- Perform a full-body exercise (see exercise recommendations below) at maximum effort for 20 seconds
- Rest for 10 seconds
- Repeat the intervals—typically for 4 to 10 minutes
It ends up being a lot of resistance training volume in a very short period of time, and you walk away from that workout feeling utterly spent.
This type of workout is amazing for pushing your cardiovascular endurance while also targeting muscular strength.
With an EMOM Workout:
- Set a HIIT timer to ring out every minute on the minute
- Decide on an exercise and an achievable number of reps to accomplish within the space of that minute (aiming for 30-45 seconds to complete the reps)
- Every minute on the minute, when the timer rings out, perform a set of the specific number of reps as quickly as you can.
- When you’ve completed the reps, rest for the remaining time left in that minute, or until the bell rings again
- Repeat the workouts every minute on the minute, for 20-25 minutes (depending on what muscle group/s you’re targeting)
15/35, 20/40, 30/30, 40/20
This is a way of dividing your time into periods of low and high intensity intervals.
Typically, beginners will start out with a shorter period of high intensity training and longer periods of low intensity recovery. The 15/35 interval (15 seconds of max intensity, 35 seconds to recover) is a good place to start, particularly if you’re doing high-intensity exercise like wind sprints, stair sprints, Burpees, Mountain Climbers, etc.
Once you can manage the 15 seconds, push it to 20 with the 20/40 (40 seconds of recovery). Do that for a few weeks, then try to even things out with the 30/30 (30 seconds of high intensity, 30 seconds of recovery). When you’re getting in really great shape, you can flip it around to the seriously intense 40/20 (40 seconds of intensity, 20 seconds of recovery).
Circuit Training is an amazing option for beginner HIITers who want to push their bodies safely. It rotates between muscle groups, allowing the muscles to rest between sets but keeps your body moving. It’s also lower-intensity to begin with, but you can work your way up to pushing to 85 – 95% MaxHR as you get the hang of the workout.
Take this sample Circuit Training workout:
- Push-Ups (10 reps)
- Pull-Ups (3-6 reps)
- Bodyweight Squats (15-20 reps)
If you transition from one exercise to the next with no rest, you’ll get a full-body workout while still giving each muscle group a chance for recovery. Your cardiovascular system, however, will be working double-time to pump blood to all your working muscles, so you’ll feel that burn as you go through the set.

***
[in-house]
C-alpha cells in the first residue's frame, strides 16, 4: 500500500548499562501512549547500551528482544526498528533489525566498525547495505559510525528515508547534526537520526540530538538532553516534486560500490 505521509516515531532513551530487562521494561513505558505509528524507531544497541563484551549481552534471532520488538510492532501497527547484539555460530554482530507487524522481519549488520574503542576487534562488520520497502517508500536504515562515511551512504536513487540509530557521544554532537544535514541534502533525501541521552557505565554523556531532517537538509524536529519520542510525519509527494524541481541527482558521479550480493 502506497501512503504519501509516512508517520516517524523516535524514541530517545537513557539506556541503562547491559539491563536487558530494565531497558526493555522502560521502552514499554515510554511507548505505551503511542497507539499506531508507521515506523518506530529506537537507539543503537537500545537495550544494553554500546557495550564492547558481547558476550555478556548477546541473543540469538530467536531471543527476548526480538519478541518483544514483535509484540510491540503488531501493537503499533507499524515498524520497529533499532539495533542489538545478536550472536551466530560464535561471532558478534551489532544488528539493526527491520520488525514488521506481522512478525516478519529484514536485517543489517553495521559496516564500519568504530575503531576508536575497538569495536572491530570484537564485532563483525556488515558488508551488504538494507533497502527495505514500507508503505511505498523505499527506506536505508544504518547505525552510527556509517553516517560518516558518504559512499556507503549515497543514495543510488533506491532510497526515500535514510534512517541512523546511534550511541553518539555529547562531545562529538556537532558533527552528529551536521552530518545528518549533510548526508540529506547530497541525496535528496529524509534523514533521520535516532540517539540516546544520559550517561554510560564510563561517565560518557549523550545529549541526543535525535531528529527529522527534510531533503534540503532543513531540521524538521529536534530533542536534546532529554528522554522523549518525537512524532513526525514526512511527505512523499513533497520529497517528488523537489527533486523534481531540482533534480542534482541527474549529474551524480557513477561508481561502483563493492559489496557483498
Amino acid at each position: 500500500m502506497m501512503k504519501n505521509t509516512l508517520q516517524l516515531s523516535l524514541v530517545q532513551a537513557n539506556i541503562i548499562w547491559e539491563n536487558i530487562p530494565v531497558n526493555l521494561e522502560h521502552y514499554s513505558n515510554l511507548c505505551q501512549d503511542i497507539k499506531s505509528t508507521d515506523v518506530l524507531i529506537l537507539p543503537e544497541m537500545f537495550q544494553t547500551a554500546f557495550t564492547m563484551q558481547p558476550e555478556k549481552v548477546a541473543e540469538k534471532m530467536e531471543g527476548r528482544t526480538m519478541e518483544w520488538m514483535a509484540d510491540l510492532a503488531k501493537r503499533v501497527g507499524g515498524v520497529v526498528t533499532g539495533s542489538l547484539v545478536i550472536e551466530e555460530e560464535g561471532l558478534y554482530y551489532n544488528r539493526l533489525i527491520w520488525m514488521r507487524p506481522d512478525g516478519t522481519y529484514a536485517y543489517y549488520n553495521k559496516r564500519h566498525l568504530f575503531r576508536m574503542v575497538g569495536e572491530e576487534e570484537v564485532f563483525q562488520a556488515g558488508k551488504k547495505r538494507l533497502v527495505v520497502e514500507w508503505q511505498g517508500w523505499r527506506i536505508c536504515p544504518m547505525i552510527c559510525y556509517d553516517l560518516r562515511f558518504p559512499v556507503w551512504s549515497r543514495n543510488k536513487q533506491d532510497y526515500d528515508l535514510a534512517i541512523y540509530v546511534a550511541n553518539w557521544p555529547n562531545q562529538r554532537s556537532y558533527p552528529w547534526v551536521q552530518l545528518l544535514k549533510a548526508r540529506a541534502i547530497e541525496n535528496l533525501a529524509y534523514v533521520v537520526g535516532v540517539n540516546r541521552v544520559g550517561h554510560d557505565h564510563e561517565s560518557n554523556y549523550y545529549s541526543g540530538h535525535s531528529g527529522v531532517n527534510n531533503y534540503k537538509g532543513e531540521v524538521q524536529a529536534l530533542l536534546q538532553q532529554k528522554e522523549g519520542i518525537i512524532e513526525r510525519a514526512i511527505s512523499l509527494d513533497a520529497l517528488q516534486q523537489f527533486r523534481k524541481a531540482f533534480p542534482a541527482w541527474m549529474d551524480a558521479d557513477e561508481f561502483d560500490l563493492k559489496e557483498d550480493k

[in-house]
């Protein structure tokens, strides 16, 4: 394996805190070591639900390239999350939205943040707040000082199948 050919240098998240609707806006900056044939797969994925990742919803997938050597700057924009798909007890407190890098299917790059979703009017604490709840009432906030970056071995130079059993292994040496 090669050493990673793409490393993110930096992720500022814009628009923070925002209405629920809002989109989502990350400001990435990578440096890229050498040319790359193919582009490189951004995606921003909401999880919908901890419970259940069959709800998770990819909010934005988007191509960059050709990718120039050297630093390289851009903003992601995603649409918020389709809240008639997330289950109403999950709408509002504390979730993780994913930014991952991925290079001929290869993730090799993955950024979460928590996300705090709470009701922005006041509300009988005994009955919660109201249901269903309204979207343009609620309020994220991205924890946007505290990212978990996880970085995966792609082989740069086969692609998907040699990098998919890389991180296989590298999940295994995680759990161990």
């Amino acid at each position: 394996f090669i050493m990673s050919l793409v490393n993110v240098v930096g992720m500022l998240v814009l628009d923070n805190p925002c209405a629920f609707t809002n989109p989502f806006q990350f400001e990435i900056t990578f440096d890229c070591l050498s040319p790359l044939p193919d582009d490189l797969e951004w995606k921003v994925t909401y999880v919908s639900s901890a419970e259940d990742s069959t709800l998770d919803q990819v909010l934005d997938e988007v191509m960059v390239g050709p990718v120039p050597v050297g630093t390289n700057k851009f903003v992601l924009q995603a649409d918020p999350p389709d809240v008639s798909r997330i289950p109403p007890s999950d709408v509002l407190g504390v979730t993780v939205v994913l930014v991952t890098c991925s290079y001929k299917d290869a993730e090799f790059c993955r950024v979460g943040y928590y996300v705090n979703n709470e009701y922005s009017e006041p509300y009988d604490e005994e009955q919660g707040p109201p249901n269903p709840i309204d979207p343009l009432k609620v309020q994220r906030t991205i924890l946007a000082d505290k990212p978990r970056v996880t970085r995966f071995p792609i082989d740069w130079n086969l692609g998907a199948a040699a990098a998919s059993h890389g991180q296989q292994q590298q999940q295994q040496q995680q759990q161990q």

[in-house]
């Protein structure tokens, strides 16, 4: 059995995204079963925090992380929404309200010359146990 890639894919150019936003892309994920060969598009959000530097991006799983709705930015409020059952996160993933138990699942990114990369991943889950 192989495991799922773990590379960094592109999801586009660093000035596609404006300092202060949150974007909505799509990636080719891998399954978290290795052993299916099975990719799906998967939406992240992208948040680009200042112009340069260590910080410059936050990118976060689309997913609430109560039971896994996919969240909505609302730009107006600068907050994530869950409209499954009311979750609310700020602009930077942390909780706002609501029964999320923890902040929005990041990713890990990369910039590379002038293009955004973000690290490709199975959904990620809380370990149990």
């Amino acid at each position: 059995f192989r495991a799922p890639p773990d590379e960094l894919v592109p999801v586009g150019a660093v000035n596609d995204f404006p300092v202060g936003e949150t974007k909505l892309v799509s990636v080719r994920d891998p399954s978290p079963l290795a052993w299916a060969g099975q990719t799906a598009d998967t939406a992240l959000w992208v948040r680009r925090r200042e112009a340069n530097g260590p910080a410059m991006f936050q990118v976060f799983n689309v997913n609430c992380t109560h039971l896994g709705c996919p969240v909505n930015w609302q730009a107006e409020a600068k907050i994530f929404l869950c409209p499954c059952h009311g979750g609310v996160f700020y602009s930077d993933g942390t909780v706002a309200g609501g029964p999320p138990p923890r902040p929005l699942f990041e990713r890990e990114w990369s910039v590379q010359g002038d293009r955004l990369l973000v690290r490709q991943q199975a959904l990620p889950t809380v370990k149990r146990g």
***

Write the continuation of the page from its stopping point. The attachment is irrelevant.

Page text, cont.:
Move between each of these exercises without pause, and only take a 30-second rest after you complete the squats.
Repeat this simple cycle 5 or 6 times, and you’ve got yourself an amazing full-body workout!
Related: Circuit Training: The Ultimate Guide
An Important Note For HIIT Beginners
Higher-intensity exercises also bring a higher risk of injury. As you tire out (and trust me, you will tire out!), your form and posture have a tendency to get sloppy. It’s just the way our bodies work—they struggle to remain in control of our movements the more tired we get.
That’s why it’s so important to start out with simpler moves that you can master more easily before moving on to complex movements.
Also, HIIT typically involves some high-impact exercises that also carry injury risk if you’re not careful. You’ll run a much higher chance of injuring your knee, pulling a hamstring, or spraining an ankle while sprinting than jogging.
It’s vital that you listen to your body and be careful. At the first sign of injury, dial back the intensity and give your body a proper chance to recover!
Best HIIT Exercises for Beginners
Looking to get into HIIT workouts? Whether you’re thinking of a Circuit Training workout, an EMOM session, or a Tabata cycle, here are some of the best HIIT exercises you can do to push your body to its absolute limits:
- Mountain Climbers
- Bodyweight Squats (add weight as needed)
- Bodyweight Lunges (add weight as needed)
- Pull-Ups (Assisted Pull-Ups and Jumping Pull-Ups are excellent alternatives)
- Box Jumps
- Wall Balls
- Plank Hold
- High Knees
- Jumping Jacks
- Double Rope Jumps
- Squat Jumps
- Kettlebell Swings
- Rowing Sprints
- Lateral Lunges with Hops
- Lateral Skiers
- Butt Kicks
- Bear Crawls
- Heismann Lunges
These movements all push your body to its limits and target your muscles for a maximally effective workout!
What Do You Need for a HIIT Workout?
Nothing at all!
That’s right, you can do an excellent HIIT workout with nothing more than your bodyweight.
Take a look at the list of exercises above, and you’ll see that most of them involve no equipment at all. Just moving your bodyweight around is more than enough to give you one heck of an excellent workout. A few sets of Sprints, Push-Ups (in all its variations), Pull-Ups, Squats, and Planks, and you’ll feel the burn.
If you want to add more gear to your home gym to maximize the effectiveness of your workouts, consider:
- A jump rope. Jumping rope is amazing high-intensity exercise, particularly double jumps
- Kettlebells. Kettlebells can be used for all sorts of exercises (including kettlebell swings) and are incredibly versatile.
- Dumbbells. Dumbbells are also very versatile and can enhance the effectiveness of your resistance training.
- A pull-up bar. Nothing works your upper back quite as effectively as pull-ups, so if you can install a bar in your home, do it!
- Cardio machines. A treadmill, stationary bike, or rowing machine can be a useful addition to your at-home HIIT sessions.
High Intensity Interval Training is a game-changing workout that can maximize results in a fraction of the time. If you’re looking to boost your metabolism, target your cardiovascular system, increase muscular strength and endurance, and get an amazing workout in your busy schedule, HIIT may be just what you need!